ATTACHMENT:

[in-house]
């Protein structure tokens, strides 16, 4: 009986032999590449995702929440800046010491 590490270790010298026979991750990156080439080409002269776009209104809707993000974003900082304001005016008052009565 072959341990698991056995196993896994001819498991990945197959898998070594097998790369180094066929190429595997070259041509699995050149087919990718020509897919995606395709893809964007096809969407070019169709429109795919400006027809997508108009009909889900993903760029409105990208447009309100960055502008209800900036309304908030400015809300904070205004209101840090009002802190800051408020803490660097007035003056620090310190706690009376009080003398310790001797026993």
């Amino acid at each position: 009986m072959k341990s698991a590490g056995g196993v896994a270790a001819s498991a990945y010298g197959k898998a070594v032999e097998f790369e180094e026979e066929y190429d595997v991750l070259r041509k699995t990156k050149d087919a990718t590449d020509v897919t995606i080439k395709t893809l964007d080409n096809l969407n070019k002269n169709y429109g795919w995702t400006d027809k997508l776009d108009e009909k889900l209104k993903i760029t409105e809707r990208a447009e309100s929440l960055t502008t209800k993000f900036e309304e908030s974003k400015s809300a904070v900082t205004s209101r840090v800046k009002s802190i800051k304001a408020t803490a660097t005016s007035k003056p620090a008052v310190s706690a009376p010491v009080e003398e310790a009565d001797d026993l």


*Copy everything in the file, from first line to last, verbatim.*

[in-house]
């Protein structure tokens, strides 16, 4: 009986032999590449995702929440800046010491 590490270790010298026979991750990156080439080409002269776009209104809707993000974003900082304001005016008052009565 072959341990698991056995196993896994001819498991990945197959898998070594097998790369180094066929190429595997070259041509699995050149087919990718020509897919995606395709893809964007096809969407070019169709429109795919400006027809997508108009009909889900993903760029409105990208447009309100960055502008209800900036309304908030400015809300904070205004209101840090009002802190800051408020803490660097007035003056620090310190706690009376009080003398310790001797026993």
């Amino acid at each position: 009986m072959k341990s698991a590490g056995g196993v896994a270790a001819s498991a990945y010298g197959k898998a070594v032999e097998f790369e180094e026979e066929y190429d595997v991750l070259r041509k699995t990156k050149d087919a990718t590449d020509v897919t995606i080439k395709t893809l964007d080409n096809l969407n070019k002269n169709y429109g795919w995702t400006d027809k997508l776009d108009e009909k889900l209104k993903i760029t409105e809707r990208a447009e309100s929440l960055t502008t209800k993000f900036e309304e908030s974003k400015s809300a904070v900082t205004s209101r840090v800046k009002s802190i800051k304001a408020t803490a660097t005016s007035k003056p620090a008052v310190s706690a009376p010491v009080e003398e310790a009565d001797d026993l």